Statistical analysis

All measurement data are presented as the mean ± standard deviation. Statistical analysis was performed using a t-test for two independent-samples, where P<0.05 was considered to indicate a statistically significant difference. All analyses were performed using SPSS version 13.0 (SPSS, Inc., Chicago, IL, USA).

Results

Effect of the recombinant plasmid targeting the Aurora-B gene on Aurora-B expression in HepG2 cells

Cultured HepG2 cells were transfected with the recombinant plasmid for 6 h and then cultured for 48 h. Aurora-B mRNA and protein expression levels in the HepG2 cells were detected by qPCR and western blot analysis, respectively. Aurora-B mRNA and protein expression levels in the cells transfected with the recombinant plasmid were significantly lower compared with those transfected with the negative control plasmid (Fig. 1). These observations indicated that the recombinant plasmid miRNA targeting the Aurora-B gene decreased Aurora-B expression in HepG2 cells.

Inhibition of Aurora-B suppresses HepG2 cell invasion and migration in vitro

HepG2 cells were transfected with MiR-Aurora-B or MiR-Neg. Transwell invasion and wound healing assays were performed to investigate the migration and invasion of HepG2 cells. The results revealed that the rates of invasion and migration in the cells transfected with MiR-Aurora-B were significantly lower compared with those transfected with MiR-Neg (Fig. 2). These results indicated that Aurora-B inhibition was able to suppress HepG2 cell invasion and migration in vitro.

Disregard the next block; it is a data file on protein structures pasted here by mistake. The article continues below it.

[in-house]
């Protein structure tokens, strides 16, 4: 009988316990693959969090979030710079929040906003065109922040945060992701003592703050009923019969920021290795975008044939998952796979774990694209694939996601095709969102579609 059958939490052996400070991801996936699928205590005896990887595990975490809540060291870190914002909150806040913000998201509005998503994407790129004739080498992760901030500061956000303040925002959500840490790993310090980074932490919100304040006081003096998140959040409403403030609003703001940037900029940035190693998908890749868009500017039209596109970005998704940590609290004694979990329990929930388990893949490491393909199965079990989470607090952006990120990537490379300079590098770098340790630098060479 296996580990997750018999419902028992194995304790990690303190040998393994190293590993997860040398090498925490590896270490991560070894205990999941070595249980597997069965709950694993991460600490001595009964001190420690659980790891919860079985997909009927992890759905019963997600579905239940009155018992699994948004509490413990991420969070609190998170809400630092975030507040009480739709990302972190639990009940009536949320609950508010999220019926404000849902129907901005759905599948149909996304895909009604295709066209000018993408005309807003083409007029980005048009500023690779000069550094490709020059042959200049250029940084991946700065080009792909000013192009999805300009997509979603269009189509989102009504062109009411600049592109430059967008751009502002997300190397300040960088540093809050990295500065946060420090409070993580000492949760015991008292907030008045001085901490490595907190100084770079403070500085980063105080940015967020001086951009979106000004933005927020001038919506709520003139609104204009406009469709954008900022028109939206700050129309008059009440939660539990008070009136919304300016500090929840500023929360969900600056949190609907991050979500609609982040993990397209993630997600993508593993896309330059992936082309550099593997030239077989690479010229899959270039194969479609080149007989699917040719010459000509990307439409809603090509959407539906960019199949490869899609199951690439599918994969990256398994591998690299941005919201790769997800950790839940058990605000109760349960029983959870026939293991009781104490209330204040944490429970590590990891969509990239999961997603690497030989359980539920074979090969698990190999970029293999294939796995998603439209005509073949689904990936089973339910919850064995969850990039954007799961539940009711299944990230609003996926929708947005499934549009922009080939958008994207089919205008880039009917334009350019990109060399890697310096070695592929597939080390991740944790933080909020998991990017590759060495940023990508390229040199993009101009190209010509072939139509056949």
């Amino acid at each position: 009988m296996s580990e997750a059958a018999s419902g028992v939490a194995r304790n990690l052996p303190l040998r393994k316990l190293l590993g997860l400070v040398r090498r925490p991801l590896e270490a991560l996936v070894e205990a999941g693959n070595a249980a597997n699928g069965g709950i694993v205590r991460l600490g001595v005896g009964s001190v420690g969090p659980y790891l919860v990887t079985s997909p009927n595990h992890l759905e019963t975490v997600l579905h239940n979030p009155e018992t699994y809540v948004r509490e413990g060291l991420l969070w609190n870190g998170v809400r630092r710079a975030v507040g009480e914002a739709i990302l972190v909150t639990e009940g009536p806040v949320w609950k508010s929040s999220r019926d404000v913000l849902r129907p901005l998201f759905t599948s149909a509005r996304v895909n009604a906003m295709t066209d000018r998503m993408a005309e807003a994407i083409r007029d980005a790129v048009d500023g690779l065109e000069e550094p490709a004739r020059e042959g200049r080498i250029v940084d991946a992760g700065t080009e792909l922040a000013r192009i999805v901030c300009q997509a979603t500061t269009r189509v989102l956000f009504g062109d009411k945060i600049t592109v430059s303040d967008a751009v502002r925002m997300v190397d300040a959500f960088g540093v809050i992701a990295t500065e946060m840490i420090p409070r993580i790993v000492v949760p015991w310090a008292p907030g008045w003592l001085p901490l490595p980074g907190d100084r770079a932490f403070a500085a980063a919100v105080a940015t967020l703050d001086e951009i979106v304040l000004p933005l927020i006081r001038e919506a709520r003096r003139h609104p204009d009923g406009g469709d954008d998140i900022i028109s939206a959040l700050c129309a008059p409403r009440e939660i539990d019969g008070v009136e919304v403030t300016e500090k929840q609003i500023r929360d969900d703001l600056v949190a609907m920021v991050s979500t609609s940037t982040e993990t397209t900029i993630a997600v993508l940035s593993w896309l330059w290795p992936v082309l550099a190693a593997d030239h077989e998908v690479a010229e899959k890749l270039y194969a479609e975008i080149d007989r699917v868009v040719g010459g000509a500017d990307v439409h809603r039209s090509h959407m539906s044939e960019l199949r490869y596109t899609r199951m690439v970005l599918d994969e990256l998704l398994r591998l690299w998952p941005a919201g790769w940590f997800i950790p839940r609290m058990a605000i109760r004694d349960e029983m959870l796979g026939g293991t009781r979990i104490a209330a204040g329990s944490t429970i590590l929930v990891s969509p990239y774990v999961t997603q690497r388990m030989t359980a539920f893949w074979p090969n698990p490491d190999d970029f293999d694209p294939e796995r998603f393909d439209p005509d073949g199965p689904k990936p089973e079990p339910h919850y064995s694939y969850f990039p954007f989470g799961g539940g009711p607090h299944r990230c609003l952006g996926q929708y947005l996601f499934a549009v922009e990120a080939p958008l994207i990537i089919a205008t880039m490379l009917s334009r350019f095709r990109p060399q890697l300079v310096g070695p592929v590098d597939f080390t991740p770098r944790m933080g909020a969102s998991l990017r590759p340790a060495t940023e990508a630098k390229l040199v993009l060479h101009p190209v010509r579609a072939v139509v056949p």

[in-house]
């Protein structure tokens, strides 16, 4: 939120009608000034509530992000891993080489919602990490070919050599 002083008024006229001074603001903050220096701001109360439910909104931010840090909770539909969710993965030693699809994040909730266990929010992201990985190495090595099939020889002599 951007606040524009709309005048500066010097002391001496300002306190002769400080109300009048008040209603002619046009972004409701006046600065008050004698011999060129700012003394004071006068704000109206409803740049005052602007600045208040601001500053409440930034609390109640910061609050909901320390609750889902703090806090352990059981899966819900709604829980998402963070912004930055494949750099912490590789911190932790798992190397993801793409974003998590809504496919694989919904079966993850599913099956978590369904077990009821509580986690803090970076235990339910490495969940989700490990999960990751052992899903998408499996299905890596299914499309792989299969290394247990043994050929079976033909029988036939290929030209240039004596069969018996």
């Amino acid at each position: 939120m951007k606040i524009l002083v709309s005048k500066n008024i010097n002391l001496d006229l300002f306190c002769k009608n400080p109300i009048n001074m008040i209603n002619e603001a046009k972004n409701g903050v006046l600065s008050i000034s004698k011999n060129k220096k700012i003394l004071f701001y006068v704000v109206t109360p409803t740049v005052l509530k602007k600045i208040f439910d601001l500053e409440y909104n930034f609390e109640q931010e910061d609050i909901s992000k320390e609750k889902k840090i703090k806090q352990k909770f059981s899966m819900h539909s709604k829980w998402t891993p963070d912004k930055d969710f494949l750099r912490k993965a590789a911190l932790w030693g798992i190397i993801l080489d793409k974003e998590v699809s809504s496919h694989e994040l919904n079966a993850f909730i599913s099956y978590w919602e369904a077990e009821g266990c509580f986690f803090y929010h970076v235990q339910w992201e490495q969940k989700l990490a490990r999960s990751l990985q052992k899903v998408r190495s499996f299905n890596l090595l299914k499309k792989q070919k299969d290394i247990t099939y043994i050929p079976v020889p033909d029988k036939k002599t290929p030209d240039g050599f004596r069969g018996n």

Inhibition of Aurora-B decreases the activity of the PI3K/Akt/NF-κB signaling pathway

To investigate the effect of Aurora-B inhibition on the phosphorylation of Akt, the protein expression level of p-Akt was analyzed in HepG2 cells using western blot analysis. The results demonstrated that the p-Akt protein expression level in the cells transfected with MiR-Aurora-B was significantly lower compared with the cells that had been transfected with MiR-Neg (Fig. 3). This observation indicated that the inhibition of Aurora-B may decrease the phosphorylation of Akt. In addition, the protein expression levels of Akt, NF-κB p65, MMP-2 and MMP-9 were detected, and were shown to decrease significantly in the cells that had been transfected with MiR-Aurora-B, as compared with the cells transfected with MiR-Neg. These observations demonstrated that inhibition of Aurora-B gene expression downregulated MMP-2, MMP-9 and NF-κB protein expression levels in HepG2 cells (Fig. 3), indicating that Aurora-B inhibition decreases the activity of the PI3K/Akt/NF-κB signaling pathway.